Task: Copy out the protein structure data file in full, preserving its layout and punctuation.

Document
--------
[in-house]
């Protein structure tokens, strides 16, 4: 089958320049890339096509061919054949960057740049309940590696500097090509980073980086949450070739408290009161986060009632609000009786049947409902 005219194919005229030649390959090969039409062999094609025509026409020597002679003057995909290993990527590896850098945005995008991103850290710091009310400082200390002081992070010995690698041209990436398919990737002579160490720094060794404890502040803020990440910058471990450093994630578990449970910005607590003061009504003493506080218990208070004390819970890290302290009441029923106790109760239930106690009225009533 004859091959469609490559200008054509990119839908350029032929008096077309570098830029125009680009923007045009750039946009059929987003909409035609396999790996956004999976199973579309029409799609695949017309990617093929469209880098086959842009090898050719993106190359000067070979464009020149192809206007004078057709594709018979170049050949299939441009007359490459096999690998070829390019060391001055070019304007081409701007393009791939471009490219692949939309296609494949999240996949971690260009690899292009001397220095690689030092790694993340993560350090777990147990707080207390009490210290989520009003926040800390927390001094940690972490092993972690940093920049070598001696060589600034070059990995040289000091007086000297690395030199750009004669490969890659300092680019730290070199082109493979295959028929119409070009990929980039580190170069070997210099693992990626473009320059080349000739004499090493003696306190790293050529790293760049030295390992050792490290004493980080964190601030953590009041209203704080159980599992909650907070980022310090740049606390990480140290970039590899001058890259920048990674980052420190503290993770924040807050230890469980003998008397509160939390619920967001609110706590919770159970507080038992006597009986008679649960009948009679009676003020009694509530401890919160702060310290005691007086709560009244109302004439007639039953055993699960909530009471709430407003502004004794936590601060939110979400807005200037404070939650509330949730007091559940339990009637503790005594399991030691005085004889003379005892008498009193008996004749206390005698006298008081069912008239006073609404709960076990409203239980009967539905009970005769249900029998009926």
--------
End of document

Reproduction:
[in-house]
């Protein structure tokens, strides 16, 4: 089958320049890339096509061919054949960057740049309940590696500097090509980073980086949450070739408290009161986060009632609000009786049947409902 005219194919005229030649390959090969039409062999094609025509026409020597002679003057995909290993990527590896850098945005995008991103850290710091009310400082200390002081992070010995690698041209990436398919990737002579160490720094060794404890502040803020990440910058471990450093994630578990449970910005607590003061009504003493506080218990208070004390819970890290302290009441029923106790109760239930106690009225009533 004859091959469609490559200008054509990119839908350029032929008096077309570098830029125009680009923007045009750039946009059929987003909409035609396999790996956004999976199973579309029409799609695949017309990617093929469209880098086959842009090898050719993106190359000067070979464009020149192809206007004078057709594709018979170049050949299939441009007359490459096999690998070829390019060391001055070019304007081409701007393009791939471009490219692949939309296609494949999240996949971690260009690899292009001397220095690689030092790694993340993560350090777990147990707080207390009490210290989520009003926040800390927390001094940690972490092993972690940093920049070598001696060589600034070059990995040289000091007086000297690395030199750009004669490969890659300092680019730290070199082109493979295959028929119409070009990929980039580190170069070997210099693992990626473009320059080349000739004499090493003696306190790293050529790293760049030295390992050792490290004493980080964190601030953590009041209203704080159980599992909650907070980022310090740049606390990480140290970039590899001058890259920048990674980052420190503290993770924040807050230890469980003998008397509160939390619920967001609110706590919770159970507080038992006597009986008679649960009948009679009676003020009694509530401890919160702060310290005691007086709560009244109302004439007639039953055993699960909530009471709430407003502004004794936590601060939110979400807005200037404070939650509330949730007091559940339990009637503790005594399991030691005085004889003379005892008498009193008996004749206390005698006298008081069912008239006073609404709960076990409203239980009967539905009970005769249900029998009926």